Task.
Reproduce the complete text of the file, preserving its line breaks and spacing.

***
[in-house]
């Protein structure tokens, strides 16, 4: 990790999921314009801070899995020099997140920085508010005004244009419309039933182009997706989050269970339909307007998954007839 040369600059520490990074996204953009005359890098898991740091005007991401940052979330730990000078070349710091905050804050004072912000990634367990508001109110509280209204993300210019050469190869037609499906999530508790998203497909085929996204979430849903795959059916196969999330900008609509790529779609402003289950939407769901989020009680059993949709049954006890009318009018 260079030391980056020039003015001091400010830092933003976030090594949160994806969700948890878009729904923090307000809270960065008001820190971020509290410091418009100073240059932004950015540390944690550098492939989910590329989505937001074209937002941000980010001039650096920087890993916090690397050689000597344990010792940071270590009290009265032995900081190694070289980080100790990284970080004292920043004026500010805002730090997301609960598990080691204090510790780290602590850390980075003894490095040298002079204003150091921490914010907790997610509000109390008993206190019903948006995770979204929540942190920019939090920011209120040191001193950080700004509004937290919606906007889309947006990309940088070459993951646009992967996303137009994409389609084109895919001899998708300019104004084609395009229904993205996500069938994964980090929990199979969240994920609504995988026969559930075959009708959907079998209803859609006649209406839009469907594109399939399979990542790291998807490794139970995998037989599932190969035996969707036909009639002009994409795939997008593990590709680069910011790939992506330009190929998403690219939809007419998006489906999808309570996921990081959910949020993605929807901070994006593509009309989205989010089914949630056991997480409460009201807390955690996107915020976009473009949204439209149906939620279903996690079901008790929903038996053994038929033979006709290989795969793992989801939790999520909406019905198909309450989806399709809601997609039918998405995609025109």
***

[in-house]
């Protein structure tokens, strides 16, 4: 990790999921314009801070899995020099997140920085508010005004244009419309039933182009997706989050269970339909307007998954007839 040369600059520490990074996204953009005359890098898991740091005007991401940052979330730990000078070349710091905050804050004072912000990634367990508001109110509280209204993300210019050469190869037609499906999530508790998203497909085929996204979430849903795959059916196969999330900008609509790529779609402003289950939407769901989020009680059993949709049954006890009318009018 260079030391980056020039003015001091400010830092933003976030090594949160994806969700948890878009729904923090307000809270960065008001820190971020509290410091418009100073240059932004950015540390944690550098492939989910590329989505937001074209937002941000980010001039650096920087890993916090690397050689000597344990010792940071270590009290009265032995900081190694070289980080100790990284970080004292920043004026500010805002730090997301609960598990080691204090510790780290602590850390980075003894490095040298002079204003150091921490914010907790997610509000109390008993206190019903948006995770979204929540942190920019939090920011209120040191001193950080700004509004937290919606906007889309947006990309940088070459993951646009992967996303137009994409389609084109895919001899998708300019104004084609395009229904993205996500069938994964980090929990199979969240994920609504995988026969559930075959009708959907079998209803859609006649209406839009469907594109399939399979990542790291998807490794139970995998037989599932190969035996969707036909009639002009994409795939997008593990590709680069910011790939992506330009190929998403690219939809007419998006489906999808309570996921990081959910949020993605929807901070994006593509009309989205989010089914949630056991997480409460009201807390955690996107915020976009473009949204439209149906939620279903996690079901008790929903038996053994038929033979006709290989795969793992989801939790999520909406019905198909309450989806399709809601997609039918998405995609025109």